This is a summary blog of the year and contain some additional pictures not covered in any published blogs. I hope you will find this review interesting. I take my hat off for all of you who engage with the blog directly, follow the roll a one page on faceboook (Roll a One, @rollaonepage) or the Per at RollaOne feed on twitter – It really matters to me – so thank you very much. I had as an unwritten rule to do a blog every week, this year I have managed to do 41 blog posts – so I failed the objective but I am happy with that. I could easily have dragged this one out over a few blogs with the extra material but wanted to make a long one of this last one.
The most popular blog post this year was this one detailing how you can enhance your 6mm, or any scale, pictures using your computer screen. Bleeding obvious to me but a lot of people have found it useful!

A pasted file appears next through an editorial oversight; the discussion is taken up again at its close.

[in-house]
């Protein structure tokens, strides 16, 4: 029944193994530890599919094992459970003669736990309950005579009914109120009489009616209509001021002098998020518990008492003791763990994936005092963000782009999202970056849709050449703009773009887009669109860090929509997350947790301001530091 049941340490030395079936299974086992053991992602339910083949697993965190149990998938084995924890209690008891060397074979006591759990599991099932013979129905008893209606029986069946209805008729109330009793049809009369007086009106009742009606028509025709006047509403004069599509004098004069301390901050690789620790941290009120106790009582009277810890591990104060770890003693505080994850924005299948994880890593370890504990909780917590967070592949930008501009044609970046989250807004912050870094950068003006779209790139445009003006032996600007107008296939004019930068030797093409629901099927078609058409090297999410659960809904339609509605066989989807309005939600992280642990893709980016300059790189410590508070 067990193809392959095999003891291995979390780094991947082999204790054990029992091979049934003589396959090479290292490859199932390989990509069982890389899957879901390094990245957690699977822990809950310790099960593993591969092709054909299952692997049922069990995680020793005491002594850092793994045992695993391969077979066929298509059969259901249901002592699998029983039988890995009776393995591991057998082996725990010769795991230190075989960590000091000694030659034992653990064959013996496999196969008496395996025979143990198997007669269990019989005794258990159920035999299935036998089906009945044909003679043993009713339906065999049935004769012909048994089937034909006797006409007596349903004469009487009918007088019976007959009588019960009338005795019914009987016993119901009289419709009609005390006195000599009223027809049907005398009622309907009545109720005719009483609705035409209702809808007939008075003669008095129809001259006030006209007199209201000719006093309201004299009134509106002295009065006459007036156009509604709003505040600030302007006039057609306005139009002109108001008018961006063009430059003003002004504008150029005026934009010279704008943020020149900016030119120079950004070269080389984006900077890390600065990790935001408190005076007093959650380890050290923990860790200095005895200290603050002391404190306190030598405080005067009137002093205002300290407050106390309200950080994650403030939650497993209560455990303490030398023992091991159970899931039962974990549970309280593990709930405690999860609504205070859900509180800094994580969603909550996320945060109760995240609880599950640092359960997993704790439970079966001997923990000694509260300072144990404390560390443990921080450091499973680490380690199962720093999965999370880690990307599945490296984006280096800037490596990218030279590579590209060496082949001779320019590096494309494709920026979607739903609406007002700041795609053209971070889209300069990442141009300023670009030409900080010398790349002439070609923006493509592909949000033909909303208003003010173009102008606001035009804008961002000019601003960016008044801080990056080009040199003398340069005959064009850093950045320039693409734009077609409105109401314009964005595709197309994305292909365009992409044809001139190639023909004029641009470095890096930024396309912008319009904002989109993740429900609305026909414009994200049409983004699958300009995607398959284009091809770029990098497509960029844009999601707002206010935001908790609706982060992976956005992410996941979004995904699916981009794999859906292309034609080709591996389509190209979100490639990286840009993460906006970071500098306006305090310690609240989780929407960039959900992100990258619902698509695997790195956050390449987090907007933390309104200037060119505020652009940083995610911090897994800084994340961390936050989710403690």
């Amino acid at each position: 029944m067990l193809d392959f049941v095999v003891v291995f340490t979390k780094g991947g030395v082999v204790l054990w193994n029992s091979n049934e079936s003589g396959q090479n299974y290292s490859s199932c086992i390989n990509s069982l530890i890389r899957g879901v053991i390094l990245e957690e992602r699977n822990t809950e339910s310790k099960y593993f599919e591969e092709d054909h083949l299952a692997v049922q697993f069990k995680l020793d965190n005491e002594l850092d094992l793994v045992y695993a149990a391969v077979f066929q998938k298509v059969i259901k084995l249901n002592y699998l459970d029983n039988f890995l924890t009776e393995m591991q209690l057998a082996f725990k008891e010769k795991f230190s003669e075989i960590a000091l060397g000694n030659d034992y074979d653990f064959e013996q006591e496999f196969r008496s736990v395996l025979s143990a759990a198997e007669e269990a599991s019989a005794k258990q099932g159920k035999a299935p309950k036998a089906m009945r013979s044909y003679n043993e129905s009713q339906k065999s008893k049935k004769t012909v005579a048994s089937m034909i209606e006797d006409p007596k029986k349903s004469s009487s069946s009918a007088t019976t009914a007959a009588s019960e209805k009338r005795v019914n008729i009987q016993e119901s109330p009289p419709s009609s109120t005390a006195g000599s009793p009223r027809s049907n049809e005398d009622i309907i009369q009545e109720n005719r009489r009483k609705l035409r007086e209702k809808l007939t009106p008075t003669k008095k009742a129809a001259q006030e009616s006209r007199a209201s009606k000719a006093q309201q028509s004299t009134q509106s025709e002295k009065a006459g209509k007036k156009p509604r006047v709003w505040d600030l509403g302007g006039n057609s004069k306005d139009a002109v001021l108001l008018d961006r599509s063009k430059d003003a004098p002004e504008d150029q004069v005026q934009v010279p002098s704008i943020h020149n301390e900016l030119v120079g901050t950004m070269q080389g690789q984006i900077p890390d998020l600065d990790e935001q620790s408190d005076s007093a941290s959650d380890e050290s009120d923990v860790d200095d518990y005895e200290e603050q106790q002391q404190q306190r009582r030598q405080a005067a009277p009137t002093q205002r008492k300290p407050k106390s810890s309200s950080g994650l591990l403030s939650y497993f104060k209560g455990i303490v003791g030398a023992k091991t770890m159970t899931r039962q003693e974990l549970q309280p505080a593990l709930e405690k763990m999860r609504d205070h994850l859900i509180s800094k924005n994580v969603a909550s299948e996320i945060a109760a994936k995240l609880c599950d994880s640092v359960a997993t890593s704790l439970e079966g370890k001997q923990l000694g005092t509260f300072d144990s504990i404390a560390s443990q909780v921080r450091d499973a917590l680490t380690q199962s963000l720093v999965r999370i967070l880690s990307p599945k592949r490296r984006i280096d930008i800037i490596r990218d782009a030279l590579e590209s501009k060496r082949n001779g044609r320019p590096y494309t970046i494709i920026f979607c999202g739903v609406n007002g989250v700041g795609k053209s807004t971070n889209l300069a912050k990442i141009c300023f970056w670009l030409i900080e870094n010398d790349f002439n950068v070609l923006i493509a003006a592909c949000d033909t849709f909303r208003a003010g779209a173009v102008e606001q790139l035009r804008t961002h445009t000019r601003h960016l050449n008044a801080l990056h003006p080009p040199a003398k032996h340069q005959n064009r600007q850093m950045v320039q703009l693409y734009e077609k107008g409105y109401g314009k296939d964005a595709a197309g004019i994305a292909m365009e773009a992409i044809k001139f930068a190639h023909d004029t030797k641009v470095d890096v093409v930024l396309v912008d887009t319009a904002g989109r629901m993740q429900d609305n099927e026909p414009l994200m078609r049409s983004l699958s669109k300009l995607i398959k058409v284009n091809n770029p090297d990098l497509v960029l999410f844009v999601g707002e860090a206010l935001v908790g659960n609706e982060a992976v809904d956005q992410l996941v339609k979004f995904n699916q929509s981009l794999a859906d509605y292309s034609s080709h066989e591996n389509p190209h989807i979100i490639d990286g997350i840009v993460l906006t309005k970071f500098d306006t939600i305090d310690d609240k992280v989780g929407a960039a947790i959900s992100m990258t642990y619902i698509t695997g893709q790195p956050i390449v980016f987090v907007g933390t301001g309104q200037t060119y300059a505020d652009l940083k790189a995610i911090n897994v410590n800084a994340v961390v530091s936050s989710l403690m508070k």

This blog post has a lot of pictures and links (these are the underlined sections, they lead directly to the blog post I am talking about) and basically covers:
Poltava 1709 and Joy of Six 2019
Battle of Lund 1676 project
Gaming with the Little One and a book from Henry Hyde
WW2 What-if Invasion of Sweden in 1943 and roundpole fences
The Mutant 1984 Project and our Christmas Mutant Dinosaur Hunt
Being on Podcasts and some other stuff
Poltava 1709 at Joy of Six 2019